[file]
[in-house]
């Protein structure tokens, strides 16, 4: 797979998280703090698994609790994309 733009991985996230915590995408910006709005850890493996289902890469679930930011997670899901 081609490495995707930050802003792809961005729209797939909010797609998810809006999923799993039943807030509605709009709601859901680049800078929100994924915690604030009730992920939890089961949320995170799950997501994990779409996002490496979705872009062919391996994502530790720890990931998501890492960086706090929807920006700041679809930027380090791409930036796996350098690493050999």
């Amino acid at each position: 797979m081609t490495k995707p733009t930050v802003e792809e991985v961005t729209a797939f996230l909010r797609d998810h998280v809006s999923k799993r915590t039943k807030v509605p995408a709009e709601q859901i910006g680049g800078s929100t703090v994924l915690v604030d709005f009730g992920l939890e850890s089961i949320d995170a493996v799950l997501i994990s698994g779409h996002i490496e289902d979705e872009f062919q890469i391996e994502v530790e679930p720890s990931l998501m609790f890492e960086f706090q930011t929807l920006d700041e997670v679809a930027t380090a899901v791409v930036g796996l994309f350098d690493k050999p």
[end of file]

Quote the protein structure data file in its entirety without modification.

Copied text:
[in-house]
């Protein structure tokens, strides 16, 4: 797979998280703090698994609790994309 733009991985996230915590995408910006709005850890493996289902890469679930930011997670899901 081609490495995707930050802003792809961005729209797939909010797609998810809006999923799993039943807030509605709009709601859901680049800078929100994924915690604030009730992920939890089961949320995170799950997501994990779409996002490496979705872009062919391996994502530790720890990931998501890492960086706090929807920006700041679809930027380090791409930036796996350098690493050999």
């Amino acid at each position: 797979m081609t490495k995707p733009t930050v802003e792809e991985v961005t729209a797939f996230l909010r797609d998810h998280v809006s999923k799993r915590t039943k807030v509605p995408a709009e709601q859901i910006g680049g800078s929100t703090v994924l915690v604030d709005f009730g992920l939890e850890s089961i949320d995170a493996v799950l997501i994990s698994g779409h996002i490496e289902d979705e872009f062919q890469i391996e994502v530790e679930p720890s990931l998501m609790f890492e960086f706090q930011t929807l920006d700041e997670v679809a930027t380090a899901v791409v930036g796996l994309f350098d690493k050999p």